It is known that the connecting surfaces of optical fibers should be maintained in a highly clean condition, free from contamination. Common causes of contamination include dust, finger oil, skin flakes, and the like. Some contaminants may be easily removed with a lintless wipe or by directing a jet of clean compressed gas towards loose particles to displace them from the surface of the optical fiber. More resistant contaminants such as skin oil require solvent cleaners that may be applied as a pressurized liquid spray. U.S. Pat. No. 4,733,428 describes a liquid spray cleaning tool adapted to clean optical surfaces for which access is difficult. The cleaning tool includes a injector which directs a cleaning liquid, and then a drying gas, under pressure towards the optical surface. An evacuation jacket removes cleaning fluids after application. The tool has a neck to fit onto an optical tip associated with an optical fiber.
Other methods for cleaning optical fiber surfaces include dry methods, as well as wet cleaning methods. Such methods include the use of a solvent rinse, compressed gas, and physical contact of optical fiber ends that may be contained in the ferrules of optical fiber connectors. U.S. Pat. Nos. 5,836,031, 5,956,793, 6,006,768, and U.S. Pat. No. 6,125,227 address a device for cleaning an optical fiber involving the deposit of a cleaning substance on a surface to be cleaned, particularly an optical surface such as a surface of an optical fiber. Description is given of application of both wet and dry substances. The cleaning device is selectively positionable for cleaning the tips of optical fibers which have been installed in a connector, such as a plug or a receptacle. A cleaning device includes a tool body having either a cleaning fluid or substantially dry cleaning media therein, such as a strip of adhesive tape. The adhesive tape may be in the form of a roll on a supply spool. Alternate designs are presented in which the cleaning media is not located in the tool body, but is manually applied to the fibers. Previously described methods are effective primarily when the optical fiber surface, requiring cleaning, is readily accessible.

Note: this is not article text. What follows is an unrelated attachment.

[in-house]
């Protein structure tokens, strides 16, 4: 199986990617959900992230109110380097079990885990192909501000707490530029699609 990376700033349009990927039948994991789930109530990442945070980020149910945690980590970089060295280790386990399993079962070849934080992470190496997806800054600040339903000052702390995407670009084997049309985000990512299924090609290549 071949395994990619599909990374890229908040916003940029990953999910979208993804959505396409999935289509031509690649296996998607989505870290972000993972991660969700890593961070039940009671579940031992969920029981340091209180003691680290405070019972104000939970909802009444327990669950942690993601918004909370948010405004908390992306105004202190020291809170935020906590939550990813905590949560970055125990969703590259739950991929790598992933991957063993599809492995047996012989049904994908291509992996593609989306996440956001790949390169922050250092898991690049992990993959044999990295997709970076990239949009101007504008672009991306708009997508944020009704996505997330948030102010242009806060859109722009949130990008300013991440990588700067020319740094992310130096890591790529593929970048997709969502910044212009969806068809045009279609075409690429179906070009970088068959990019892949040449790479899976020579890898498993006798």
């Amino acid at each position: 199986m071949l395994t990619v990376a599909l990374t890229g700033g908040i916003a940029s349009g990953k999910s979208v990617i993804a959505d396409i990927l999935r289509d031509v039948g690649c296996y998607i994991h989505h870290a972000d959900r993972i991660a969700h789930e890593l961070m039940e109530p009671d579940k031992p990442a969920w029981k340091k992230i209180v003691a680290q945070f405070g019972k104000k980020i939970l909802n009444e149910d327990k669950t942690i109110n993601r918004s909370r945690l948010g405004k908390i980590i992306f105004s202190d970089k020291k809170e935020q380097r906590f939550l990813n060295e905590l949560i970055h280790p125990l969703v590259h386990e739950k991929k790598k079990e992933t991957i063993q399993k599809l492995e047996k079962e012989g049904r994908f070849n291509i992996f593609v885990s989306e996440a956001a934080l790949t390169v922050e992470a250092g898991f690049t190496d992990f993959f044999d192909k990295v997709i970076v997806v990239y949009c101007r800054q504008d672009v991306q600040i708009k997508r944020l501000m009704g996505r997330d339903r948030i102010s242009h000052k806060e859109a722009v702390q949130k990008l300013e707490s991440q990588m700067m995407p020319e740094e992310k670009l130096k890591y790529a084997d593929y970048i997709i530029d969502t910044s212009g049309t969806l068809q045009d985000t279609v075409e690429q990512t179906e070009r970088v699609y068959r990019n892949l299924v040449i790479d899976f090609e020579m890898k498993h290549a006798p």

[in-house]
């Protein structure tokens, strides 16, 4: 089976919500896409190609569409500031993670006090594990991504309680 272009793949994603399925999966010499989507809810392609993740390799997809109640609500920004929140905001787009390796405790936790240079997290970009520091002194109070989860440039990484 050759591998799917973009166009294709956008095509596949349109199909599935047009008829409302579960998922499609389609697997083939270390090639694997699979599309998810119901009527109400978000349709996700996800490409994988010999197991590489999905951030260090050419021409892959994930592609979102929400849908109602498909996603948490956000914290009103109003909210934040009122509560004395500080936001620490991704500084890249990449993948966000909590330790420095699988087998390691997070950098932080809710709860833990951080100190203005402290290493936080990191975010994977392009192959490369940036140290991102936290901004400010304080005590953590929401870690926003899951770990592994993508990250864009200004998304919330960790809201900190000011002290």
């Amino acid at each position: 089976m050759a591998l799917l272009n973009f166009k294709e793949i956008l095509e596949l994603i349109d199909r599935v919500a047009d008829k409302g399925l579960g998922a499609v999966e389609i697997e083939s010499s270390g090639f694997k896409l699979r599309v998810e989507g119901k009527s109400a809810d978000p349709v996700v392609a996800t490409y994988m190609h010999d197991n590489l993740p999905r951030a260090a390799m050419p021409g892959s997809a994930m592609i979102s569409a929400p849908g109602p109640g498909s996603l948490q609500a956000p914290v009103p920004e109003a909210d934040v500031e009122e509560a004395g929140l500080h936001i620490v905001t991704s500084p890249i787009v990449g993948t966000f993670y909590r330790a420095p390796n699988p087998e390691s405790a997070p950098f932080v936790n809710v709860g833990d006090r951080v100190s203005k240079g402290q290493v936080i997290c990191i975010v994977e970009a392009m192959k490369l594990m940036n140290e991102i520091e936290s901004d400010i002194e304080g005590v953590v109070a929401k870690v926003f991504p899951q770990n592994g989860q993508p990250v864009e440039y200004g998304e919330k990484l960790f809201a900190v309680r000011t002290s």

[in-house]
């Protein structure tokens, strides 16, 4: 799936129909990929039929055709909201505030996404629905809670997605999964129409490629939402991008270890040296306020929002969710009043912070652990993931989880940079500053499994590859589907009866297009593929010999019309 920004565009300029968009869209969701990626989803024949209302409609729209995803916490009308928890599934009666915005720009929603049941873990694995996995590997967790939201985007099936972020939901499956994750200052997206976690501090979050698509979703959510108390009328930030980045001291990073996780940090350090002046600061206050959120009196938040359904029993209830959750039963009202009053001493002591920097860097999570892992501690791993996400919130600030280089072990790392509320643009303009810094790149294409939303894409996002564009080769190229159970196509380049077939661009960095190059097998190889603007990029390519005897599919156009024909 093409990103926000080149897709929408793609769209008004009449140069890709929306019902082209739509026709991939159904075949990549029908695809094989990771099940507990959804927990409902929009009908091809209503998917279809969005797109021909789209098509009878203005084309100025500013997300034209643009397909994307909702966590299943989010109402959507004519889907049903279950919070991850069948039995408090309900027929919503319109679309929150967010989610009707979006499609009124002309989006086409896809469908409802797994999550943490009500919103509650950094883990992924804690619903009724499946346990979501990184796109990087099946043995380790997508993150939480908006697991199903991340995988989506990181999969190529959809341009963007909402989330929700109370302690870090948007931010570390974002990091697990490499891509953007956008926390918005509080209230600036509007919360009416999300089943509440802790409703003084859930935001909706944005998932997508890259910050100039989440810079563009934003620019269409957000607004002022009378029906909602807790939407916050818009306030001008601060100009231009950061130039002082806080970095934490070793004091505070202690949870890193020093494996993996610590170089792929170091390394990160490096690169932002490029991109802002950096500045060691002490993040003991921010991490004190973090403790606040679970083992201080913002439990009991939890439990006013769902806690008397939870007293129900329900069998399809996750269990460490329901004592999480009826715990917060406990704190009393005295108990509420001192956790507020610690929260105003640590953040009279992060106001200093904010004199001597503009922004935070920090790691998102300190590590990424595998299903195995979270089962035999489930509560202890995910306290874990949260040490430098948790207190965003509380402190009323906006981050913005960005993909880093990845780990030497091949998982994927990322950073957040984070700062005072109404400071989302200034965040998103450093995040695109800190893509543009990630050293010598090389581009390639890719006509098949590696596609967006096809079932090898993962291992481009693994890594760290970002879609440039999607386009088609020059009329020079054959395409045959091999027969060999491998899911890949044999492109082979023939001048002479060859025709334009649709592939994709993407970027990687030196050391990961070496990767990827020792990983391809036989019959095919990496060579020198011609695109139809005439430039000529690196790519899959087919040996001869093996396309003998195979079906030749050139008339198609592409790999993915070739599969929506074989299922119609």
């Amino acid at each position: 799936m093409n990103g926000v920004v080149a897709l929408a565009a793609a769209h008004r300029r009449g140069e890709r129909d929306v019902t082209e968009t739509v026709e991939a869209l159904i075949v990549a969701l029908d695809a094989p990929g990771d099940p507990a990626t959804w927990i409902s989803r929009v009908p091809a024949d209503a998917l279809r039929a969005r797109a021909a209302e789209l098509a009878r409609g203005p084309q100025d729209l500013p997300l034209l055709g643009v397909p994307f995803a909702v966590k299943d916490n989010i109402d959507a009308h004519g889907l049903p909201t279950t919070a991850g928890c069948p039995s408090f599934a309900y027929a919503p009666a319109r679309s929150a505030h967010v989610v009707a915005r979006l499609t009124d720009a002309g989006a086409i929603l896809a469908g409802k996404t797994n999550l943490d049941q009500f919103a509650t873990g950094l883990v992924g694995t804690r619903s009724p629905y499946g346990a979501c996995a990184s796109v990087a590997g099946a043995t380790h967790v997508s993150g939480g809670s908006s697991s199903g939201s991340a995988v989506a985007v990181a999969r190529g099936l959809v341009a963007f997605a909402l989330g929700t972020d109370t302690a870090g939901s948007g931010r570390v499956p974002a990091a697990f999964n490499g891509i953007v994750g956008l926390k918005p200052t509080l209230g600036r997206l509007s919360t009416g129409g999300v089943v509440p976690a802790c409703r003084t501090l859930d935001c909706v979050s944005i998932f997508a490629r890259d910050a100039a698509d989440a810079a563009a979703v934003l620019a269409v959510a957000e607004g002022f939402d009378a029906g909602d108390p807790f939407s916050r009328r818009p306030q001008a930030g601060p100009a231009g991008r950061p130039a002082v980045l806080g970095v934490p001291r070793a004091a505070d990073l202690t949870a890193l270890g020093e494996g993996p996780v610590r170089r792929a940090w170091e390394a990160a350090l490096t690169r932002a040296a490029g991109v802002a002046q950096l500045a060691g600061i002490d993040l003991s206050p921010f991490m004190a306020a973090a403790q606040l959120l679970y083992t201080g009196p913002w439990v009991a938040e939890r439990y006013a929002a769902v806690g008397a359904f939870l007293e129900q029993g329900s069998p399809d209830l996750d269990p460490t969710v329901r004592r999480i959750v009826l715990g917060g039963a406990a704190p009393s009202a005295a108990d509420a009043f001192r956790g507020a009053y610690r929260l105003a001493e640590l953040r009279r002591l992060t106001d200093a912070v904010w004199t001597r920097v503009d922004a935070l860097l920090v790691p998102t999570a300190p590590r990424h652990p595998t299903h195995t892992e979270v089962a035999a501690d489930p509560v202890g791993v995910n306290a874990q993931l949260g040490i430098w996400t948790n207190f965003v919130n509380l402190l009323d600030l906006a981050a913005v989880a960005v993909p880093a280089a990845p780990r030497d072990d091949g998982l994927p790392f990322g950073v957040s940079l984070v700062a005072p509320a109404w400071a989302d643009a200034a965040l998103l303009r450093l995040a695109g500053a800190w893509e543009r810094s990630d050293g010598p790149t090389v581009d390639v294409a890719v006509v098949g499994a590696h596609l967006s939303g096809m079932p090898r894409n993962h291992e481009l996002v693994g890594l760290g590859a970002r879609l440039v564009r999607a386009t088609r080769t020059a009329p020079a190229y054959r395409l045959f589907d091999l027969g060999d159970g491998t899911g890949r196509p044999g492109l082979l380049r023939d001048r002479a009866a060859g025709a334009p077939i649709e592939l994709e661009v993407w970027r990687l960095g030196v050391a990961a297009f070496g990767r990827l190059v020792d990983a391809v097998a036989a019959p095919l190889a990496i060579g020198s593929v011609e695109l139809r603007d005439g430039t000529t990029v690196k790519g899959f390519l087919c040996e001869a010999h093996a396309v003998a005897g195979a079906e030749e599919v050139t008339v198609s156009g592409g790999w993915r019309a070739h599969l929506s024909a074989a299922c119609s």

Removal of contaminants becomes more difficult when optical fibers, that require cleaning, occupy a relatively inaccessible location such as a backplane buried inside a narrow slot through a switch card cage, at distances of sixteen inches or more. The inconvenience of removing optical fibers from backplanes, once installed, establishes the need for tools and techniques with which to accomplish remote cleaning of optical fiber surfaces during access from the front of a switch card cage. Fabric or paper tipped rods, described in U.S. Pat. Nos. 4,637,089 and 6,047,716 and UK Patent Application GB 2,349,070, may be used to reach into housings for optical fiber connectors. U.S. Pat. No. 6,209,162 also addresses this problem using a system for cleaning the end of a ferrule of a fiber optic connector mounted on a backplane of a chassis adapted for receiving a printed circuit board having a mating connector mateable with the fiber optic connector. A dummy circuit board is receivable by the chassis to replace the actual printed circuit board. A cleaner, mounted on the dummy circuit board, cleans the end of the ferrule of the fiber optic connector during insertion of the dummy board in a card slot. This solution brings with it the requirement for a custom fabricated dummy circuit board according to connector type, the dimensions of any structure containing a fiber optic surface and its position on the backplane. Also, the method uses a strip of material moving only in one direction without providing a scrubbing action.